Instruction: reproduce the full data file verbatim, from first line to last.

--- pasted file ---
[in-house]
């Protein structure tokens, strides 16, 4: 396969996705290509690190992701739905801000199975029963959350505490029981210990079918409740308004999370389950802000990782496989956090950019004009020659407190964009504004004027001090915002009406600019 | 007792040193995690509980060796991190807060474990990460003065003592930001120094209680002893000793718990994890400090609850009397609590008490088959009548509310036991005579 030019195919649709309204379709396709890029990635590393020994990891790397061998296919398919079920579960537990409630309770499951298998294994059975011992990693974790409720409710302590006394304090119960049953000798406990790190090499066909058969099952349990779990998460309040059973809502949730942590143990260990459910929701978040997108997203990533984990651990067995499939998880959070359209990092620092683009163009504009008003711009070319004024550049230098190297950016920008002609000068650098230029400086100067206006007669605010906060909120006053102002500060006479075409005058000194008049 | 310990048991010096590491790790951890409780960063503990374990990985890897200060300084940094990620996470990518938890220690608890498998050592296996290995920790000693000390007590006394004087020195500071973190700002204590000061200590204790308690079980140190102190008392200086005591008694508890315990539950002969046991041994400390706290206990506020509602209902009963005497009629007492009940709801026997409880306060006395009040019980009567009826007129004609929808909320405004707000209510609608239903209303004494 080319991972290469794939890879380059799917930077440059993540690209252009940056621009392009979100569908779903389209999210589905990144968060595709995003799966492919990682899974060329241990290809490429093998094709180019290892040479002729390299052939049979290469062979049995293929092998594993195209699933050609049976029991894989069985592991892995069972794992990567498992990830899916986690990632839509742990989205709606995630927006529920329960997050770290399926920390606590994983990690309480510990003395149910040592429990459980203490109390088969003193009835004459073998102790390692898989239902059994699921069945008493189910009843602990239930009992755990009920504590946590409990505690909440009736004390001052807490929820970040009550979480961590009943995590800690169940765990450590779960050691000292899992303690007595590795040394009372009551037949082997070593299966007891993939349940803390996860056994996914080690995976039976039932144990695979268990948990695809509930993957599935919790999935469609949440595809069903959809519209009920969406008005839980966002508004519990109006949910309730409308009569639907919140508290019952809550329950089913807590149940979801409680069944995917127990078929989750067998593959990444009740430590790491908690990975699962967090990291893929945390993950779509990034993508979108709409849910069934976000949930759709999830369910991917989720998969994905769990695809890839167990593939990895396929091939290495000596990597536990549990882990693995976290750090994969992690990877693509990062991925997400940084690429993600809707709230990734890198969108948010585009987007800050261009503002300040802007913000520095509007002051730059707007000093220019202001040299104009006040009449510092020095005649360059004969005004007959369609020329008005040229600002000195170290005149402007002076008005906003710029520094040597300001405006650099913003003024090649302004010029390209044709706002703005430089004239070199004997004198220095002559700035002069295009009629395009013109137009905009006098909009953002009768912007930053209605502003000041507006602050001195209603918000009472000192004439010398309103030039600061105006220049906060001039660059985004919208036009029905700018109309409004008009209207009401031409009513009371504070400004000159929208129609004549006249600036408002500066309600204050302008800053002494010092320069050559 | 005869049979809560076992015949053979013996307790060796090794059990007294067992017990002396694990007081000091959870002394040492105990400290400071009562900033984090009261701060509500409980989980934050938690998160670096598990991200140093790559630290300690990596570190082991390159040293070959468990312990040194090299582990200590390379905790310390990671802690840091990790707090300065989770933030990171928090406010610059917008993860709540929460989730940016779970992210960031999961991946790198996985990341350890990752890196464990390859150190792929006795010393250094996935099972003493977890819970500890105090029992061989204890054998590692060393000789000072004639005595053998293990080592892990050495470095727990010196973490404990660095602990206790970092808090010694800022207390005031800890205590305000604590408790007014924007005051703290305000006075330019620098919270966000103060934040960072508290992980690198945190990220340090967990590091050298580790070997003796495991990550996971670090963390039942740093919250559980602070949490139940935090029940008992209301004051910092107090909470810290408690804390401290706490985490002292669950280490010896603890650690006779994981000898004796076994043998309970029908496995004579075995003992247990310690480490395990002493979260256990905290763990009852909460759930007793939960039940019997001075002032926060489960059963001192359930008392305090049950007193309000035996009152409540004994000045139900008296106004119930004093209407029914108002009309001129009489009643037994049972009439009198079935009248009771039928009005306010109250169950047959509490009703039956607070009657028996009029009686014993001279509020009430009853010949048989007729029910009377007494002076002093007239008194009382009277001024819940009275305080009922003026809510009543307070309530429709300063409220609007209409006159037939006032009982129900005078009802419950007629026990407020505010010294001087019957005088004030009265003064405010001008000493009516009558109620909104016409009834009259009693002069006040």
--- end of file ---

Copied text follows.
[in-house]
């Protein structure tokens, strides 16, 4: 396969996705290509690190992701739905801000199975029963959350505490029981210990079918409740308004999370389950802000990782496989956090950019004009020659407190964009504004004027001090915002009406600019 | 007792040193995690509980060796991190807060474990990460003065003592930001120094209680002893000793718990994890400090609850009397609590008490088959009548509310036991005579 030019195919649709309204379709396709890029990635590393020994990891790397061998296919398919079920579960537990409630309770499951298998294994059975011992990693974790409720409710302590006394304090119960049953000798406990790190090499066909058969099952349990779990998460309040059973809502949730942590143990260990459910929701978040997108997203990533984990651990067995499939998880959070359209990092620092683009163009504009008003711009070319004024550049230098190297950016920008002609000068650098230029400086100067206006007669605010906060909120006053102002500060006479075409005058000194008049 | 310990048991010096590491790790951890409780960063503990374990990985890897200060300084940094990620996470990518938890220690608890498998050592296996290995920790000693000390007590006394004087020195500071973190700002204590000061200590204790308690079980140190102190008392200086005591008694508890315990539950002969046991041994400390706290206990506020509602209902009963005497009629007492009940709801026997409880306060006395009040019980009567009826007129004609929808909320405004707000209510609608239903209303004494 080319991972290469794939890879380059799917930077440059993540690209252009940056621009392009979100569908779903389209999210589905990144968060595709995003799966492919990682899974060329241990290809490429093998094709180019290892040479002729390299052939049979290469062979049995293929092998594993195209699933050609049976029991894989069985592991892995069972794992990567498992990830899916986690990632839509742990989205709606995630927006529920329960997050770290399926920390606590994983990690309480510990003395149910040592429990459980203490109390088969003193009835004459073998102790390692898989239902059994699921069945008493189910009843602990239930009992755990009920504590946590409990505690909440009736004390001052807490929820970040009550979480961590009943995590800690169940765990450590779960050691000292899992303690007595590795040394009372009551037949082997070593299966007891993939349940803390996860056994996914080690995976039976039932144990695979268990948990695809509930993957599935919790999935469609949440595809069903959809519209009920969406008005839980966002508004519990109006949910309730409308009569639907919140508290019952809550329950089913807590149940979801409680069944995917127990078929989750067998593959990444009740430590790491908690990975699962967090990291893929945390993950779509990034993508979108709409849910069934976000949930759709999830369910991917989720998969994905769990695809890839167990593939990895396929091939290495000596990597536990549990882990693995976290750090994969992690990877693509990062991925997400940084690429993600809707709230990734890198969108948010585009987007800050261009503002300040802007913000520095509007002051730059707007000093220019202001040299104009006040009449510092020095005649360059004969005004007959369609020329008005040229600002000195170290005149402007002076008005906003710029520094040597300001405006650099913003003024090649302004010029390209044709706002703005430089004239070199004997004198220095002559700035002069295009009629395009013109137009905009006098909009953002009768912007930053209605502003000041507006602050001195209603918000009472000192004439010398309103030039600061105006220049906060001039660059985004919208036009029905700018109309409004008009209207009401031409009513009371504070400004000159929208129609004549006249600036408002500066309600204050302008800053002494010092320069050559 | 005869049979809560076992015949053979013996307790060796090794059990007294067992017990002396694990007081000091959870002394040492105990400290400071009562900033984090009261701060509500409980989980934050938690998160670096598990991200140093790559630290300690990596570190082991390159040293070959468990312990040194090299582990200590390379905790310390990671802690840091990790707090300065989770933030990171928090406010610059917008993860709540929460989730940016779970992210960031999961991946790198996985990341350890990752890196464990390859150190792929006795010393250094996935099972003493977890819970500890105090029992061989204890054998590692060393000789000072004639005595053998293990080592892990050495470095727990010196973490404990660095602990206790970092808090010694800022207390005031800890205590305000604590408790007014924007005051703290305000006075330019620098919270966000103060934040960072508290992980690198945190990220340090967990590091050298580790070997003796495991990550996971670090963390039942740093919250559980602070949490139940935090029940008992209301004051910092107090909470810290408690804390401290706490985490002292669950280490010896603890650690006779994981000898004796076994043998309970029908496995004579075995003992247990310690480490395990002493979260256990905290763990009852909460759930007793939960039940019997001075002032926060489960059963001192359930008392305090049950007193309000035996009152409540004994000045139900008296106004119930004093209407029914108002009309001129009489009643037994049972009439009198079935009248009771039928009005306010109250169950047959509490009703039956607070009657028996009029009686014993001279509020009430009853010949048989007729029910009377007494002076002093007239008194009382009277001024819940009275305080009922003026809510009543307070309530429709300063409220609007209409006159037939006032009982129900005078009802419950007629026990407020505010010294001087019957005088004030009265003064405010001008000493009516009558109620909104016409009834009259009693002069006040």